PCI DSS: Survey Results Reveal More Focus on Complying than Complaining

January 12, 2011 - 0 Comments

Recently, our country was up in arms over the new airport security requirements imposed by the Transportation and Security Agency. Travelers complained that new full-body scanners and pat-downs at airport security checkpoints were inconvenient and invasive, and major concern ensued that objectors to the new regulations would cause significant delays over the Thanksgiving holiday — the busiest travel time of the year. Grassroots groups were encouraging travelers to either refrain from flying or opt out of full-body scans and choose the more time-consuming pat-downs as a protest. Despite all the hoopla, the Thanksgiving travel rush was not impacted by the new laws. In fact, a recent CBS poll revealed that 4 out of 5 people support the new security measures.

We as individuals like to whine about laws and regulations that keep us safe, and the same can be said for organizations. As Cisco security team members, we have heard our share of customers grumble about regulatory compliance requirements such as HIPAA, SOX, and most recently the Payment Card Industry (PCI) Data Security Standards (DSS). These regulations can be, at times, cumbersome to deal with. Yet, when asked in a recent Cisco-commissioned survey about their sentiments on PCI compliance, organizations were largely positive and on board with PCI.

Cisco commissioned InsightExpress to survey IT decision makers involved with PCI compliance efforts across the health care, retail, education, government and financial sectors. The 500 survey respondents all work in the US, at organizations with 100 or more employees.

We found that 85% of respondents are comfortable with their existing network and security infrastructures and feel that they would pass PCI audits today. 70% of respondents feel their organizations are more secure than they would be if PCI compliance were not required and 87% indicated that they think PCI compliance is necessary. 67% of respondents anticipate that their spending on PCI compliance will increase in the next year and 60% of respondents said PCI can drive budget for other network or security-related projects.

What’s more, 87% of respondents are apparently keeping abreast of PCI requirements, in that they are aware of the clarifications and recommendations in the new PCI DSS version 2.0. And more specifically, organizations presumably anticipated the stipulations regarding virtualization in the new standard, as 95% of respondents are either completely or somewhat satisfied with their current virtualization security postures in light of the fact that virtual environments have been identified in the PCI 2.0 standard as “system components” that must be secured.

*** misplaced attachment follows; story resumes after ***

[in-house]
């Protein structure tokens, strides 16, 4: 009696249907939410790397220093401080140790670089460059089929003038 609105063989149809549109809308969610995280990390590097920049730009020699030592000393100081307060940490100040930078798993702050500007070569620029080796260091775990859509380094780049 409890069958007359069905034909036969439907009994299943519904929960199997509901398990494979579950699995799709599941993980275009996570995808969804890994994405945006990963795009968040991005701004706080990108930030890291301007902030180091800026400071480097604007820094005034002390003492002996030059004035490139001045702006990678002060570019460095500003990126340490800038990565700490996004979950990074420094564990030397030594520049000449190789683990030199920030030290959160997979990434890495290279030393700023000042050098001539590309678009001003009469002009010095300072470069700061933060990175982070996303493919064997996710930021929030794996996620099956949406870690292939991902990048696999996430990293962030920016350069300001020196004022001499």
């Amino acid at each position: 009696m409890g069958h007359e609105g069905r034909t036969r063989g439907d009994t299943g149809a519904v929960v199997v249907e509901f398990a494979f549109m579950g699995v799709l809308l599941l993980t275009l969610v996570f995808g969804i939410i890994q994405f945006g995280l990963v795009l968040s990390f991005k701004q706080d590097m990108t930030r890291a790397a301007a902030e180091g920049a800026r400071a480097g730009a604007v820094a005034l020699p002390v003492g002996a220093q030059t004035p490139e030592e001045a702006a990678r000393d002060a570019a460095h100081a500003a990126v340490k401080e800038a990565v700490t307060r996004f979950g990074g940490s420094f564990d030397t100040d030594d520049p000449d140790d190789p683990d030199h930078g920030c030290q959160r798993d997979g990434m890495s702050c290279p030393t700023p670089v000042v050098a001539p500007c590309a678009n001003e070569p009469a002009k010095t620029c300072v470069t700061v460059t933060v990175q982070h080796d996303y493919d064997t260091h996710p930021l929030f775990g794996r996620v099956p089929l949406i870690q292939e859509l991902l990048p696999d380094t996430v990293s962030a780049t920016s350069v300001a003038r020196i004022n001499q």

So, Mr. Organization — You like PCI compliance, you think it’s improving your overall security, you’re spending money on it and it’s helping generate budget for your other security projects. Then, why the complaining? The question really was, “What problems are you experiencing with regard to PCI compliance?” The top two answers were “educating employees on the proper handling of cardholder data” and “having to upgrade antiquated systems to bring them into compliance.” However, while organizations may struggle to upgrade equipment and educate workforces, perhaps PCI is just the impetus they need to embark upon these beneficial security efforts? Without laws, rules and regulations, how safe would any of us be? Without the recent California laws, I’d still be driving around half-focused on the road and half-focused on my smart phone in-hand.

While PCI compliance can be a challenging task, it is surmountable, and the PCI compliance requirements are for the most part reasonable. When asked in the survey, “Of the twelve PCI requirements, which do you feel cause the most issues for achieving or maintaining compliance? (select all that apply),” the response was fairly neutral. Each of the twelve was selected by fewer than 40%, and most by fewer than 30%. No major spikes, suggesting that no one requirement, if any, is particularly outlandish or overly burdensome.

The ultimate benefits of PCI compliance are obvious. Being compliant protects organizations from breaches of consumer credit card data that could cost the organizations thousands, millions, or even billions of dollars in data recovery, PR damage control, and lost business. Also, being PCI compliant allows merchants to offer assurance that it’s safe to conduct business with them. Just like a trip, it’s the getting there that’s hard. I don’t envy the IT security professional who has to track the handling of credit card information throughout a widely dispersed organization. However, I’m sure many of them would opt to walk through an airport body scanner… while juggling… blindfolded… if that were a quick solution to protecting credit card data.

Nobody wants to face a disaster, whether that’s a criminal on a plane or a breach of personal data. We like to push back against regulations but nobody can argue against safety, and organizations certainly cannot argue against protecting their customers and bottom lines. We like to publicly blow hot air but inside we all know the cold truth.

For further information on the survey results, view the related white paper or visit www.cisco.com/go/pci.

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